Most people hate fundraising. Even if we have a great cause that we love, asking for money can be distressing. Some fundraisers follow rules, offer gimmicks, or invoke guilt to get people to give, but fortunately, there is another way.
How do we make fundraising fun? By doing our inner personal work, we can ask from our core, from the place within that longs for full engagement and the possibility of co-creating a better world. Unscripted. Real. Authentic. Heart connecting.
When we come from a place of knowing why we’re moved to ask, the energy moves. From this place, we can gift them the opportunity to give. When we’re open to their response, and willing to be moved by their response, we can create the quality of connection that is conducive to giving. Even if they say no, we both get to have an unforgettable conversation about something we care about.
Rich Snowdon from Nonprofit Hearts leads workshops on fundraising. If you want an inspiring approach to fundraising, read his moving piece, A Contrary Way of Asking for Money. Rich’s approach is all about building long-term relationships, not about squeezing money out of people.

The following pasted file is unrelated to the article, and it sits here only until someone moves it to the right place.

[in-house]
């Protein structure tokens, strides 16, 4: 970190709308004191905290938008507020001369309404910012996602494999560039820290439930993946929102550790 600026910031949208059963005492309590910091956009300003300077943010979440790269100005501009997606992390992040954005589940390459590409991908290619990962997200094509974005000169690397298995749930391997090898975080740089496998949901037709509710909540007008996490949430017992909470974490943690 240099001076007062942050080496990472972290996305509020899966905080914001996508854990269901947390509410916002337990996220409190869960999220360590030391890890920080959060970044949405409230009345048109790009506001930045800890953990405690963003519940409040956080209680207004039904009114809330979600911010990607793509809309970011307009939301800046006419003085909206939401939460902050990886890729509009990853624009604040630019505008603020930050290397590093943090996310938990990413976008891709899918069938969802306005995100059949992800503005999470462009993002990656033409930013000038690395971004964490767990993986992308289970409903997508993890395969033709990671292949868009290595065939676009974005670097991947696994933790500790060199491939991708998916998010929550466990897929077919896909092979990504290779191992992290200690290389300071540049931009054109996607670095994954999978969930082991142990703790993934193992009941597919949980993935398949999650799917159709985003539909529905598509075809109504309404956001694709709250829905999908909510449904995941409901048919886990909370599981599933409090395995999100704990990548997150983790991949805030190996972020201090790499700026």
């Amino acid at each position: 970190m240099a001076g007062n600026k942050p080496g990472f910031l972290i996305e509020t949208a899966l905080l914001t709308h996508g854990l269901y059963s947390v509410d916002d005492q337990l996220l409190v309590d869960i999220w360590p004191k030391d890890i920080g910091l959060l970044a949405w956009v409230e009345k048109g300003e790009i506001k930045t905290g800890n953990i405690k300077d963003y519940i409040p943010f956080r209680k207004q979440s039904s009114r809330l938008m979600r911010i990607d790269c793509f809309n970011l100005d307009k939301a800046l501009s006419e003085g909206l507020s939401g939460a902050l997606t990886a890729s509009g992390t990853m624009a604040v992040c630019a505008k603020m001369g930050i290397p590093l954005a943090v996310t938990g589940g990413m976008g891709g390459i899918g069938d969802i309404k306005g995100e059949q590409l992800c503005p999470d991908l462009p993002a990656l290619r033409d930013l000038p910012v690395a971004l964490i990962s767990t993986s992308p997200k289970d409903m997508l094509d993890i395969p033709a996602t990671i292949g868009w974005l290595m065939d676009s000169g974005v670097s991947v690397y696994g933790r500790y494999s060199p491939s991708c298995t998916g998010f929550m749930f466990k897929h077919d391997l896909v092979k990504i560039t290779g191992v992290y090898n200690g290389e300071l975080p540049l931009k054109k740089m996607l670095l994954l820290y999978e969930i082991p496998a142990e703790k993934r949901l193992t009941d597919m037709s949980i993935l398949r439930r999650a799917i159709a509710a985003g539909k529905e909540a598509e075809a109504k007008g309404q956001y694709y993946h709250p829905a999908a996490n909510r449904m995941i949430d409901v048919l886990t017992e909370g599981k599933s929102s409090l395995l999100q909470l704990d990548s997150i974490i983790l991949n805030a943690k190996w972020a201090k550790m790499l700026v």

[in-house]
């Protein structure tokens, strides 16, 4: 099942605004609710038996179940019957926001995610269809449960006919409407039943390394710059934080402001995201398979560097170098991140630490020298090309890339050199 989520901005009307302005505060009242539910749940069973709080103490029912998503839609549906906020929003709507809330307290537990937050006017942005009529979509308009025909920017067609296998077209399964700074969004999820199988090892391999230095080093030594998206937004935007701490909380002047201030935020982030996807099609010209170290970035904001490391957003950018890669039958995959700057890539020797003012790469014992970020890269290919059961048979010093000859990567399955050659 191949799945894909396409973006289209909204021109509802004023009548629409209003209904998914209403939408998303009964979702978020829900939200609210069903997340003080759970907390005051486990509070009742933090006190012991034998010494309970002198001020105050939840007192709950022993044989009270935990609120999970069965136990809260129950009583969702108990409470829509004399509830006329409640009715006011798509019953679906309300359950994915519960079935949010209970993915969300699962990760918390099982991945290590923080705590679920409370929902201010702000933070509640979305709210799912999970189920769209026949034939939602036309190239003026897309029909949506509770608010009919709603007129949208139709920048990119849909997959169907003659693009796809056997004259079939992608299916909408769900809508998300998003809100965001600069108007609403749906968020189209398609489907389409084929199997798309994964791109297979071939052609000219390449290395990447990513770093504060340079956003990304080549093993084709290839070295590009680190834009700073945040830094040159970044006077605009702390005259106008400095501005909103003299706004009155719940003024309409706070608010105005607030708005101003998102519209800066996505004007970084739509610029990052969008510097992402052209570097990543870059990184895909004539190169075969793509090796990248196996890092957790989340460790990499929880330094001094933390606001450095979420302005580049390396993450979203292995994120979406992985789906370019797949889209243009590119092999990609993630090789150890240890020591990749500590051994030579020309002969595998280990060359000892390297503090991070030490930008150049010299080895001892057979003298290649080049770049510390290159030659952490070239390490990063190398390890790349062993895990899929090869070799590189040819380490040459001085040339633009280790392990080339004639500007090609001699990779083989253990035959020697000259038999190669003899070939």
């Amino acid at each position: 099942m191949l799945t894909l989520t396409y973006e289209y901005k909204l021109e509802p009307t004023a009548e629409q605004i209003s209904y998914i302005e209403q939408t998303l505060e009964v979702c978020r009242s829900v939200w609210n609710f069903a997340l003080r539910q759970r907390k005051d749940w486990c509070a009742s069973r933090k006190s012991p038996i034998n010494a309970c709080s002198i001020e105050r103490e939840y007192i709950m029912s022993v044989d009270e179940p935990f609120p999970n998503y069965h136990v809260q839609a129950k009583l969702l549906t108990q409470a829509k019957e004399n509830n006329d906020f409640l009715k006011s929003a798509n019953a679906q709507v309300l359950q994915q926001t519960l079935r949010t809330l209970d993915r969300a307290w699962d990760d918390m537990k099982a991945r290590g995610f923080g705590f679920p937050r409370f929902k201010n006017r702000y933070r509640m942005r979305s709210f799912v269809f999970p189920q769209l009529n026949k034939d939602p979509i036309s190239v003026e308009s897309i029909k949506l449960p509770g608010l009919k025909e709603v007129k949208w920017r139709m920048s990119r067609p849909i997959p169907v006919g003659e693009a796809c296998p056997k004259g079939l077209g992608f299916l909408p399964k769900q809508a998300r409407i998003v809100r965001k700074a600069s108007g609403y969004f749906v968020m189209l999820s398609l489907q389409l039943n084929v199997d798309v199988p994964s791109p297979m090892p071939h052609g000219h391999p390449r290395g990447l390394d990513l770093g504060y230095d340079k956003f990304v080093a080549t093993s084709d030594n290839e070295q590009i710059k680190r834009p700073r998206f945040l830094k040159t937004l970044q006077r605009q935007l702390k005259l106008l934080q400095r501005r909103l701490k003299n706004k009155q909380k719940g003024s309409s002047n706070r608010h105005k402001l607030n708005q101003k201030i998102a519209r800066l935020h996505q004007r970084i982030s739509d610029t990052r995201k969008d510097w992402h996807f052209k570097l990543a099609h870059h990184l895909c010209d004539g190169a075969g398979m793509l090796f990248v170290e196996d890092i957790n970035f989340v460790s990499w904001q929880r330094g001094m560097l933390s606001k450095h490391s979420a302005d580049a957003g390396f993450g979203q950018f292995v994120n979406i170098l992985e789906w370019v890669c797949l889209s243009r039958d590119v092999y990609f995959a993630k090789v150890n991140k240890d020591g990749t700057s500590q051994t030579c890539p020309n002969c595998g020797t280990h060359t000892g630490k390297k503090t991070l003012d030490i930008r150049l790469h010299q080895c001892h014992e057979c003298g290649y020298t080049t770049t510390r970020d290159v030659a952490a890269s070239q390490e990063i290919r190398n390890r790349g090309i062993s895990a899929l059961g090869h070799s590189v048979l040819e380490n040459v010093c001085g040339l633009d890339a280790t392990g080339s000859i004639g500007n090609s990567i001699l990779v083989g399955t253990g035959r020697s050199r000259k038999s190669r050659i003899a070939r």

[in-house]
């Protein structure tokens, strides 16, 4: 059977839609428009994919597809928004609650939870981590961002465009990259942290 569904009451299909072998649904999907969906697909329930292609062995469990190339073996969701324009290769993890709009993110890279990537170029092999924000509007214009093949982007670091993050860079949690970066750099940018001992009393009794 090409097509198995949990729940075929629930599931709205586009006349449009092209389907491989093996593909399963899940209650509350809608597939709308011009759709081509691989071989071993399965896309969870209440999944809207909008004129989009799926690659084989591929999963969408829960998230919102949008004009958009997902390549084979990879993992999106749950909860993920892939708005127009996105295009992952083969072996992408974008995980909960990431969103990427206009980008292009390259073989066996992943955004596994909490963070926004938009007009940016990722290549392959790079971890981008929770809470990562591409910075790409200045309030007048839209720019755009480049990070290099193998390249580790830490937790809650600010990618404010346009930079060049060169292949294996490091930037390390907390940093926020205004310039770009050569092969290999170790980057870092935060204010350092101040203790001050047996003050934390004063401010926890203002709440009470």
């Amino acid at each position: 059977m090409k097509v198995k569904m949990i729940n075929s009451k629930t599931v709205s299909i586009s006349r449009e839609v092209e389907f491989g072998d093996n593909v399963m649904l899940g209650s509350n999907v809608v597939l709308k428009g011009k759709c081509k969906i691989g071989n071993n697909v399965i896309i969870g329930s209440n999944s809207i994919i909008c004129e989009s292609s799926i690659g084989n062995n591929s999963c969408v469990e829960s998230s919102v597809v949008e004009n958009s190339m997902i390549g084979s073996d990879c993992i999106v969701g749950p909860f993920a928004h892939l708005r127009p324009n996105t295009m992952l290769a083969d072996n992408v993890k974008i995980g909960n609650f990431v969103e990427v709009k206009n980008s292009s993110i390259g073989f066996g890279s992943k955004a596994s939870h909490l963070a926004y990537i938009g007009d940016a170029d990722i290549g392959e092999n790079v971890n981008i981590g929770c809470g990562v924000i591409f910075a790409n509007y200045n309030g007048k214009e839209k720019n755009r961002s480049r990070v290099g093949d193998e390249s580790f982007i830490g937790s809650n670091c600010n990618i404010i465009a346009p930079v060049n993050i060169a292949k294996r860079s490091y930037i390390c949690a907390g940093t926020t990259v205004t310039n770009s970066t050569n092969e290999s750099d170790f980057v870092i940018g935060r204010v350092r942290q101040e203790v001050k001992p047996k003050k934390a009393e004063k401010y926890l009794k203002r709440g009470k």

What I find most valuable about Snowdon’s article are the fundraising conversations — what he says to different kinds of donors. I often coach leaders of nonprofits and a couple of times I’ve been inspired to gift them a session with Rich just before they make a big ask. Rich’s website is full of engaging stories – worthwhile to anyone leading a nonprofit or sitting on a board.
Another exceptional resource is Lynn Twist’s book The Soul of Money. She writes inspirational stories from the trenches. If you’d like to change your relationship with money, give it a long, slow, quiet read.
Written by Martha Lasley
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